Just about everybody wants to have their say in this presidential election.
From evangelical preachers who claim "God is not a Republican or a Democrat" to the anti-abortion Catholics Against Kerry (search), political advertising by smaller groups, and individuals in some cases, is popping up across the country.
That's on top of the millions of dollars that larger, partisan groups have spent since March to splash TV and radio commercials aimed at President Bush and John Kerry (search) across some 20 states in the White House race.
"There's going to be no letup now," predicted Evan Tracey, president of TNS Media Intelligence/Campaign Media Analysis Group, a northern Virginia company that tracks political ads.
"If you're some group with an agenda, an ax to grind or an issue to promote, now's the time," he said.
Some groups hope to influence certain constituencies. Others just want to add their 2 cents to the debate. Backers of a few have donated to Republicans or Democrats while other organizations claim no allegiance to either side.
Yet, it's obvious where most of these groups stand.
Over the past few weeks, West Virginians for Life aired a TV ad in that state praising Republican Bush as the only "pro-life" candidate in the race. Meanwhile, Save Our Environment accused him in markets in New Mexico, Colorado, Oregon and Washington of "trying to open" national forests to "logging, mining and oil companies," a salient issue in the West.
In eastern Iowa, Tom Riley, a personal injury lawyer from Cedar Rapids and a former Republican state lawmaker who recently became a Democrat, decided that donating $2,000 to Democrat Kerry's campaign wasn't enough.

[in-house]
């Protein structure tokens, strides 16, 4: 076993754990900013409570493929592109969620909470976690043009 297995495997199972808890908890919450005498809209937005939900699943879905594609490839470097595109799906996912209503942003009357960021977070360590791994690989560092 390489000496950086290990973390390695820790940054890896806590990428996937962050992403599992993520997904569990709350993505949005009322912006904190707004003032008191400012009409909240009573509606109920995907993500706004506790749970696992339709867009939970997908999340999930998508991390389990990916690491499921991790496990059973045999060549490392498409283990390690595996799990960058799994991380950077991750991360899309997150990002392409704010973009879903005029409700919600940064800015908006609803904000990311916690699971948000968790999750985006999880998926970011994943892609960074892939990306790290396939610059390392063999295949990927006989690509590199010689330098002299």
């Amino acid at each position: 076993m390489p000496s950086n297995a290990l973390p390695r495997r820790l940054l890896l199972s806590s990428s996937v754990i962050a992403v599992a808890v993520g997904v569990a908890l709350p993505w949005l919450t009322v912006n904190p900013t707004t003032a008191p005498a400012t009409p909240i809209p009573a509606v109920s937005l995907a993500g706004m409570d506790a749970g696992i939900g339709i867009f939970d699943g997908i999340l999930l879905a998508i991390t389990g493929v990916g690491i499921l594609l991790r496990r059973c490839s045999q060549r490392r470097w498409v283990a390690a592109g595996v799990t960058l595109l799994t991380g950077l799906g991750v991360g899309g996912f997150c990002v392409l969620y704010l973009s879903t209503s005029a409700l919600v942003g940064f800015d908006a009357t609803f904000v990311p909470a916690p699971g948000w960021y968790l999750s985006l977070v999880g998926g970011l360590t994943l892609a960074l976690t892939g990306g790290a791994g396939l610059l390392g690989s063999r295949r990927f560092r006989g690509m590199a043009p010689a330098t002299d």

With a $5,000 budget, Riley ran a newspaper ad and commercials on four radio stations saying political opponents have distorted Kerry's Vietnam war record. "Good Lord," Riley says. "The man to this day carries shrapnel in his leg."
Religious leaders involved in Sojourners, a Christian ministry with no stated political affiliation, took out full-page ads last week in newspapers in New York, Virginia and Colorado, responding to comments by Jerry Falwell and Pat Robertson.
"These leaders of the Religious Right mistakenly claim that God has taken a side in this election and that Christians should only vote for George W. Bush," the ads say, adding that "people of faith" can vote for either Bush or Kerry.
The American Defense Council, a conservative group that advocates "peace through strength," ran a radio ad for a week in Iowa, Maine, Missouri, Nevada, Ohio and Wisconsin painting Kerry as a waffler on various issues. "The American people know where they stand. Does John Kerry know where he stands?" the ad says.
At the same time, Catholics in western Pennsylvania have been the target of a radio ad that assails Kerry for supporting "the most grisly partial-birth abortion" law and opposing a law "to punish the murder of unborn babies."
John Berns, a Minnesota lawyer behind the group, said ads soon will air in other heavily Catholic states. Berns said he didn't vote in 2000 and hasn't decided whether to support Bush. But he has $5,000 to spend on ads opposing Kerry.
The innocuous-sounding American Political Action Committee, a gun-rights group in Bellevue, Wash., plans to do the same on that issue in 12 states with large populations of gun owners.
The Annapolis, Md.-based Mothers Opposing Bush is targeting a wider audience, as evidenced by its name. The 10-month-old organization is running an ad on cable TV networks featuring Edie Falco, of HBO's "The Sopranos" saying: "Mothers always put their children first. Mr. Bush, can you say the same?"